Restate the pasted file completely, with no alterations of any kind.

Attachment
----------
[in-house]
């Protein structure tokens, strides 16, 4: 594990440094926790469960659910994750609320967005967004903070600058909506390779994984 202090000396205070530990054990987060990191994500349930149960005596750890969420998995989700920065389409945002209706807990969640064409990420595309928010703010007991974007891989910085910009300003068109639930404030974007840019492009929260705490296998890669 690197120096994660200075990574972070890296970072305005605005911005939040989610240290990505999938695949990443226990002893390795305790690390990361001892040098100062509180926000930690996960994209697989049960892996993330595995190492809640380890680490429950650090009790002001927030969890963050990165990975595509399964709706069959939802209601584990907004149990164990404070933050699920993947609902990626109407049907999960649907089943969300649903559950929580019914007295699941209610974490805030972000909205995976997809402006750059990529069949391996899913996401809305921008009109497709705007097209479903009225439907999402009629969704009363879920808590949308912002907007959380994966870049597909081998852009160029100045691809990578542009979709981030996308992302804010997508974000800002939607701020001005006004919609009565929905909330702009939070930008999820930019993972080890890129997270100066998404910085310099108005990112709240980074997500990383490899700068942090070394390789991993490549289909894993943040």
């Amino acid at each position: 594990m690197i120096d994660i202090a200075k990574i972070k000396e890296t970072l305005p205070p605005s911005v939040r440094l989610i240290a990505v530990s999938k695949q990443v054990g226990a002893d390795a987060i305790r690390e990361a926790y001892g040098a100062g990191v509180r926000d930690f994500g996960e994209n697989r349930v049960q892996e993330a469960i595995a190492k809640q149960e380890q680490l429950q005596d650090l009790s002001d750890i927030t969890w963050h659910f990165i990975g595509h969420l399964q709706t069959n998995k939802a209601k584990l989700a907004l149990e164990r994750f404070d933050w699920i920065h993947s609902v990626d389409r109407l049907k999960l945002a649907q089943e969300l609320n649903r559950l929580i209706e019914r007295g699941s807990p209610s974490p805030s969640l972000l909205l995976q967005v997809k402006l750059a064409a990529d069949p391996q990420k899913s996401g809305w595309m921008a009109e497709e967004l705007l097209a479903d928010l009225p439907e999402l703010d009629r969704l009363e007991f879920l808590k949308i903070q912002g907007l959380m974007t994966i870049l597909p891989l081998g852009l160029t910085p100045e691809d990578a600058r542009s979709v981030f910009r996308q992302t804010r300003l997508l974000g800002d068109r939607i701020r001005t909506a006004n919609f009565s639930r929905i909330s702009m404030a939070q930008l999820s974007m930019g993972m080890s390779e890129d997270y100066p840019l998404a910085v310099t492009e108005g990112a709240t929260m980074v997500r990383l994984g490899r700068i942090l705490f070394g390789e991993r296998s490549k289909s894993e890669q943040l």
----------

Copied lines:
[in-house]
């Protein structure tokens, strides 16, 4: 594990440094926790469960659910994750609320967005967004903070600058909506390779994984 202090000396205070530990054990987060990191994500349930149960005596750890969420998995989700920065389409945002209706807990969640064409990420595309928010703010007991974007891989910085910009300003068109639930404030974007840019492009929260705490296998890669 690197120096994660200075990574972070890296970072305005605005911005939040989610240290990505999938695949990443226990002893390795305790690390990361001892040098100062509180926000930690996960994209697989049960892996993330595995190492809640380890680490429950650090009790002001927030969890963050990165990975595509399964709706069959939802209601584990907004149990164990404070933050699920993947609902990626109407049907999960649907089943969300649903559950929580019914007295699941209610974490805030972000909205995976997809402006750059990529069949391996899913996401809305921008009109497709705007097209479903009225439907999402009629969704009363879920808590949308912002907007959380994966870049597909081998852009160029100045691809990578542009979709981030996308992302804010997508974000800002939607701020001005006004919609009565929905909330702009939070930008999820930019993972080890890129997270100066998404910085310099108005990112709240980074997500990383490899700068942090070394390789991993490549289909894993943040």
């Amino acid at each position: 594990m690197i120096d994660i202090a200075k990574i972070k000396e890296t970072l305005p205070p605005s911005v939040r440094l989610i240290a990505v530990s999938k695949q990443v054990g226990a002893d390795a987060i305790r690390e990361a926790y001892g040098a100062g990191v509180r926000d930690f994500g996960e994209n697989r349930v049960q892996e993330a469960i595995a190492k809640q149960e380890q680490l429950q005596d650090l009790s002001d750890i927030t969890w963050h659910f990165i990975g595509h969420l399964q709706t069959n998995k939802a209601k584990l989700a907004l149990e164990r994750f404070d933050w699920i920065h993947s609902v990626d389409r109407l049907k999960l945002a649907q089943e969300l609320n649903r559950l929580i209706e019914r007295g699941s807990p209610s974490p805030s969640l972000l909205l995976q967005v997809k402006l750059a064409a990529d069949p391996q990420k899913s996401g809305w595309m921008a009109e497709e967004l705007l097209a479903d928010l009225p439907e999402l703010d009629r969704l009363e007991f879920l808590k949308i903070q912002g907007l959380m974007t994966i870049l597909p891989l081998g852009l160029t910085p100045e691809d990578a600058r542009s979709v981030f910009r996308q992302t804010r300003l997508l974000g800002d068109r939607i701020r001005t909506a006004n919609f009565s639930r929905i909330s702009m404030a939070q930008l999820s974007m930019g993972m080890s390779e890129d997270y100066p840019l998404a910085v310099t492009e108005g990112a709240t929260m980074v997500r990383l994984g490899r700068i942090l705490f070394g390789e991993r296998s490549k289909s894993e890669q943040l």